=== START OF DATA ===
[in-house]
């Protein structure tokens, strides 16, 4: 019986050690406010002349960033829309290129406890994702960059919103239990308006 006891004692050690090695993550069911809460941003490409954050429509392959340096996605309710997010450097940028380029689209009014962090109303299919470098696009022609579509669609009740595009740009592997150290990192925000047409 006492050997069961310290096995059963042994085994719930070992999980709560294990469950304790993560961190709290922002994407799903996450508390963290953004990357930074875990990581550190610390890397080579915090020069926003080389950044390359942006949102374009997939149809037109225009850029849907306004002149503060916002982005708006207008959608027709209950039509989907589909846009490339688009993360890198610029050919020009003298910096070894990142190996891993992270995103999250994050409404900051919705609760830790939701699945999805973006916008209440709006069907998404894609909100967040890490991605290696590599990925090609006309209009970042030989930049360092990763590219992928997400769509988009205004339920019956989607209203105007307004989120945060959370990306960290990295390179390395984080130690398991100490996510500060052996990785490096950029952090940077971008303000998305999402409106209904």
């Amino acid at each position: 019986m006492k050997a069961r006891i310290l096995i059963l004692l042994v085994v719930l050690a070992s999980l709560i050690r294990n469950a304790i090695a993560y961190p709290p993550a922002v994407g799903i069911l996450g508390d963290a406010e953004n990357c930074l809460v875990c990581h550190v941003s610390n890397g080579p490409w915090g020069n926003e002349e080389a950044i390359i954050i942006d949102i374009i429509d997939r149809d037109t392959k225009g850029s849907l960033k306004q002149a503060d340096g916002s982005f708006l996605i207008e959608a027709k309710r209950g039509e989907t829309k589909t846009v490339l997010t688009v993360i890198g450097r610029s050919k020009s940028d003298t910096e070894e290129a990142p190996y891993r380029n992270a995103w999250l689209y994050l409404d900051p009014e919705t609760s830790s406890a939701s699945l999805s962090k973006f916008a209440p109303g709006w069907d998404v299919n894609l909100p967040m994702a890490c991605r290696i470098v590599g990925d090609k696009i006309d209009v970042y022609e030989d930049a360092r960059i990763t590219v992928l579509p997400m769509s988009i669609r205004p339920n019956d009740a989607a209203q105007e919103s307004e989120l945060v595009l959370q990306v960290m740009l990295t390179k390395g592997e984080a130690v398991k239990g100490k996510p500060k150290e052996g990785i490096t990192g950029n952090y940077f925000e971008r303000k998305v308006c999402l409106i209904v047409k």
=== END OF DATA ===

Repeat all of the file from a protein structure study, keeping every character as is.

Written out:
[in-house]
């Protein structure tokens, strides 16, 4: 019986050690406010002349960033829309290129406890994702960059919103239990308006 006891004692050690090695993550069911809460941003490409954050429509392959340096996605309710997010450097940028380029689209009014962090109303299919470098696009022609579509669609009740595009740009592997150290990192925000047409 006492050997069961310290096995059963042994085994719930070992999980709560294990469950304790993560961190709290922002994407799903996450508390963290953004990357930074875990990581550190610390890397080579915090020069926003080389950044390359942006949102374009997939149809037109225009850029849907306004002149503060916002982005708006207008959608027709209950039509989907589909846009490339688009993360890198610029050919020009003298910096070894990142190996891993992270995103999250994050409404900051919705609760830790939701699945999805973006916008209440709006069907998404894609909100967040890490991605290696590599990925090609006309209009970042030989930049360092990763590219992928997400769509988009205004339920019956989607209203105007307004989120945060959370990306960290990295390179390395984080130690398991100490996510500060052996990785490096950029952090940077971008303000998305999402409106209904």
């Amino acid at each position: 019986m006492k050997a069961r006891i310290l096995i059963l004692l042994v085994v719930l050690a070992s999980l709560i050690r294990n469950a304790i090695a993560y961190p709290p993550a922002v994407g799903i069911l996450g508390d963290a406010e953004n990357c930074l809460v875990c990581h550190v941003s610390n890397g080579p490409w915090g020069n926003e002349e080389a950044i390359i954050i942006d949102i374009i429509d997939r149809d037109t392959k225009g850029s849907l960033k306004q002149a503060d340096g916002s982005f708006l996605i207008e959608a027709k309710r209950g039509e989907t829309k589909t846009v490339l997010t688009v993360i890198g450097r610029s050919k020009s940028d003298t910096e070894e290129a990142p190996y891993r380029n992270a995103w999250l689209y994050l409404d900051p009014e919705t609760s830790s406890a939701s699945l999805s962090k973006f916008a209440p109303g709006w069907d998404v299919n894609l909100p967040m994702a890490c991605r290696i470098v590599g990925d090609k696009i006309d209009v970042y022609e030989d930049a360092r960059i990763t590219v992928l579509p997400m769509s988009i669609r205004p339920n019956d009740a989607a209203q105007e919103s307004e989120l945060v595009l959370q990306v960290m740009l990295t390179k390395g592997e984080a130690v398991k239990g100490k996510p500060k150290e052996g990785i490096t990192g950029n952090y940077f925000e971008r303000k998305v308006c999402l409106i209904v047409k």